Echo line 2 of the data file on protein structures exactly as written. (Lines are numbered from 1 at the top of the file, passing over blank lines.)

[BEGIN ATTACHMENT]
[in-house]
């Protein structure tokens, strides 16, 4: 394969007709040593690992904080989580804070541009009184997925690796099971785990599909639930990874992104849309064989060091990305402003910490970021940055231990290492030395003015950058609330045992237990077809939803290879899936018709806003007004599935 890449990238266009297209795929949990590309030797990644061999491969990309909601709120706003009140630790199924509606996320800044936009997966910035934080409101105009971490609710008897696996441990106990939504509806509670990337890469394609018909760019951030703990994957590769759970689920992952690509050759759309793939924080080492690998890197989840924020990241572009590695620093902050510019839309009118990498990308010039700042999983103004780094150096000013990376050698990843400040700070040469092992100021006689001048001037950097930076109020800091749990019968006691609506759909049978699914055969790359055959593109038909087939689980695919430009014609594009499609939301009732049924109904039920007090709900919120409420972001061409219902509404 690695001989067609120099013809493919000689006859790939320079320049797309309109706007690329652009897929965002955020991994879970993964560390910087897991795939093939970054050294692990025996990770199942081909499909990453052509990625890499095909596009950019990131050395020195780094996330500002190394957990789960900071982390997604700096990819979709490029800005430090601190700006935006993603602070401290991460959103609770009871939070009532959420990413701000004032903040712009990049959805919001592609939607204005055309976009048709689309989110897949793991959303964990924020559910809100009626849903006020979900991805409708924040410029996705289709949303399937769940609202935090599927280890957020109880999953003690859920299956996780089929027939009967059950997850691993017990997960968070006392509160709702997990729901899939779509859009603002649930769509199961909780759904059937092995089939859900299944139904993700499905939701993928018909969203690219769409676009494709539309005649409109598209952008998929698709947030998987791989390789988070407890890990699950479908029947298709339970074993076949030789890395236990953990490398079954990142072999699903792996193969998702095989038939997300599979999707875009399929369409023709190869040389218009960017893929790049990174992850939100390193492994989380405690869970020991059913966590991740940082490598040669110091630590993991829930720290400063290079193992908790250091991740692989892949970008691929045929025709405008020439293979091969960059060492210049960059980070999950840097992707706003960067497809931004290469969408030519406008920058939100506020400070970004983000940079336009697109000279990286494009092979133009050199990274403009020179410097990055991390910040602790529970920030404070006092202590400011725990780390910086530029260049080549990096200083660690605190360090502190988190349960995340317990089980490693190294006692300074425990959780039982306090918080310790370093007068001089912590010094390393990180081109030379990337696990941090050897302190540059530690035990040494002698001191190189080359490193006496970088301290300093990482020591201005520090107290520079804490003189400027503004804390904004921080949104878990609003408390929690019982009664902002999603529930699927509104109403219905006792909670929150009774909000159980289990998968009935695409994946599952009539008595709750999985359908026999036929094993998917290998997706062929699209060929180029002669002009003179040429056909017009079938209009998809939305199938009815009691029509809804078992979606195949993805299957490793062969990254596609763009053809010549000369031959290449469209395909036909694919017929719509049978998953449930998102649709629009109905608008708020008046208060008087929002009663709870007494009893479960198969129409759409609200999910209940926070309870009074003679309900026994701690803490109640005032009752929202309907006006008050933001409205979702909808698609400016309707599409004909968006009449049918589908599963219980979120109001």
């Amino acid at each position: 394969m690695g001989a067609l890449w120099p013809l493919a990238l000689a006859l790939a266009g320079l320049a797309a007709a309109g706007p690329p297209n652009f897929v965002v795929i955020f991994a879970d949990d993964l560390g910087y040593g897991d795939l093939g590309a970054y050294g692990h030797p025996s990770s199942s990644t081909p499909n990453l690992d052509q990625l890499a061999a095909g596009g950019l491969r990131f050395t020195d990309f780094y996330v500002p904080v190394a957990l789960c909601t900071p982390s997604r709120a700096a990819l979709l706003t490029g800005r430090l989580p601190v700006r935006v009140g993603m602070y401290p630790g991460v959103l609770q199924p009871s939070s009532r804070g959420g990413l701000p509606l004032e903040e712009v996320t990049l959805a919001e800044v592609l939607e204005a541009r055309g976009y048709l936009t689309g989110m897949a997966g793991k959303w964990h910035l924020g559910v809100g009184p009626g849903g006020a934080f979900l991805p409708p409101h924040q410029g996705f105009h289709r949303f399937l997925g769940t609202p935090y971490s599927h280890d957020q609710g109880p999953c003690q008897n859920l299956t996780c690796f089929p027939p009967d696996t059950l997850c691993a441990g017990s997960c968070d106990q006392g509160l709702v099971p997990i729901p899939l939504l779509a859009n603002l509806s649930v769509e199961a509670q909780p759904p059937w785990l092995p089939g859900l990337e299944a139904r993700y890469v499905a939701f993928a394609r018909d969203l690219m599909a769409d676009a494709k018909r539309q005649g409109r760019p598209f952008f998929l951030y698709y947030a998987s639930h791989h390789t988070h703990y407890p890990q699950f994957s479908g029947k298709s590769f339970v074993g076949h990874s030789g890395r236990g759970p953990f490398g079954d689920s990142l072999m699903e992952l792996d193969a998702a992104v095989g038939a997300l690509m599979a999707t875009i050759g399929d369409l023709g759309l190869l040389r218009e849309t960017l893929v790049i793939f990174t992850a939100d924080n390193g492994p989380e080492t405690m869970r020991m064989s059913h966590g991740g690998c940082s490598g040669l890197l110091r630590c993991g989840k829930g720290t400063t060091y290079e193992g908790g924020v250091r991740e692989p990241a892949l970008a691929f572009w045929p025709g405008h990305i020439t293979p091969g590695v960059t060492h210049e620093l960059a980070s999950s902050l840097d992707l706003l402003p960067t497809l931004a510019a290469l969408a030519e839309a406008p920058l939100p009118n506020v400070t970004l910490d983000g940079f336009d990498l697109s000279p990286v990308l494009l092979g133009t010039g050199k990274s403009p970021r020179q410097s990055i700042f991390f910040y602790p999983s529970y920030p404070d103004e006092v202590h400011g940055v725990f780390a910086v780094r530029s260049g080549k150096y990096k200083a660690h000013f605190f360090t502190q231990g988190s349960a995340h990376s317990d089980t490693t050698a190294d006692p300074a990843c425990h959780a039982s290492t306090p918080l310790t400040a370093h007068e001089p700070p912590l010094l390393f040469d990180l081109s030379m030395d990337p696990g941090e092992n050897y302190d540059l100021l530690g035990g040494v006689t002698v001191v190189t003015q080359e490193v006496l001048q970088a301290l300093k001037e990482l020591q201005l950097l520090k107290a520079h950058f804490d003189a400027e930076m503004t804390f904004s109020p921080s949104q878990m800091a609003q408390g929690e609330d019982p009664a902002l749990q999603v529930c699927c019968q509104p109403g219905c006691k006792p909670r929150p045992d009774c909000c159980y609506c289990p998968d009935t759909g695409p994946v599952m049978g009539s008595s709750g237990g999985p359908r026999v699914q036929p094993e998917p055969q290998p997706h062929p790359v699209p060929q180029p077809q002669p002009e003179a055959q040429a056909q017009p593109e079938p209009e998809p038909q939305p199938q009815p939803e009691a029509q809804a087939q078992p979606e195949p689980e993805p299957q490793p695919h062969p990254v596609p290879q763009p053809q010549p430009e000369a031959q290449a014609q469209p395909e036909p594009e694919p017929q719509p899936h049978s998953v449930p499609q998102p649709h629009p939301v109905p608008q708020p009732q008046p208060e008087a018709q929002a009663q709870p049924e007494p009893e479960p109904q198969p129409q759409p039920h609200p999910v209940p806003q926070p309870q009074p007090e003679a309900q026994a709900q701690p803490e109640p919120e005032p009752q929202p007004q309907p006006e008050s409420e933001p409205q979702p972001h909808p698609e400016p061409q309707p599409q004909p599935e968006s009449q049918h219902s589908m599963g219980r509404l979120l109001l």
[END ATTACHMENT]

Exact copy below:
């Protein structure tokens, strides 16, 4: 394969007709040593690992904080989580804070541009009184997925690796099971785990599909639930990874992104849309064989060091990305402003910490970021940055231990290492030395003015950058609330045992237990077809939803290879899936018709806003007004599935 890449990238266009297209795929949990590309030797990644061999491969990309909601709120706003009140630790199924509606996320800044936009997966910035934080409101105009971490609710008897696996441990106990939504509806509670990337890469394609018909760019951030703990994957590769759970689920992952690509050759759309793939924080080492690998890197989840924020990241572009590695620093902050510019839309009118990498990308010039700042999983103004780094150096000013990376050698990843400040700070040469092992100021006689001048001037950097930076109020800091749990019968006691609506759909049978699914055969790359055959593109038909087939689980695919430009014609594009499609939301009732049924109904039920007090709900919120409420972001061409219902509404 690695001989067609120099013809493919000689006859790939320079320049797309309109706007690329652009897929965002955020991994879970993964560390910087897991795939093939970054050294692990025996990770199942081909499909990453052509990625890499095909596009950019990131050395020195780094996330500002190394957990789960900071982390997604700096990819979709490029800005430090601190700006935006993603602070401290991460959103609770009871939070009532959420990413701000004032903040712009990049959805919001592609939607204005055309976009048709689309989110897949793991959303964990924020559910809100009626849903006020979900991805409708924040410029996705289709949303399937769940609202935090599927280890957020109880999953003690859920299956996780089929027939009967059950997850691993017990997960968070006392509160709702997990729901899939779509859009603002649930769509199961909780759904059937092995089939859900299944139904993700499905939701993928018909969203690219769409676009494709539309005649409109598209952008998929698709947030998987791989390789988070407890890990699950479908029947298709339970074993076949030789890395236990953990490398079954990142072999699903792996193969998702095989038939997300599979999707875009399929369409023709190869040389218009960017893929790049990174992850939100390193492994989380405690869970020991059913966590991740940082490598040669110091630590993991829930720290400063290079193992908790250091991740692989892949970008691929045929025709405008020439293979091969960059060492210049960059980070999950840097992707706003960067497809931004290469969408030519406008920058939100506020400070970004983000940079336009697109000279990286494009092979133009050199990274403009020179410097990055991390910040602790529970920030404070006092202590400011725990780390910086530029260049080549990096200083660690605190360090502190988190349960995340317990089980490693190294006692300074425990959780039982306090918080310790370093007068001089912590010094390393990180081109030379990337696990941090050897302190540059530690035990040494002698001191190189080359490193006496970088301290300093990482020591201005520090107290520079804490003189400027503004804390904004921080949104878990609003408390929690019982009664902002999603529930699927509104109403219905006792909670929150009774909000159980289990998968009935695409994946599952009539008595709750999985359908026999036929094993998917290998997706062929699209060929180029002669002009003179040429056909017009079938209009998809939305199938009815009691029509809804078992979606195949993805299957490793062969990254596609763009053809010549000369031959290449469209395909036909694919017929719509049978998953449930998102649709629009109905608008708020008046208060008087929002009663709870007494009893479960198969129409759409609200999910209940926070309870009074003679309900026994701690803490109640005032009752929202309907006006008050933001409205979702909808698609400016309707599409004909968006009449049918589908599963219980979120109001």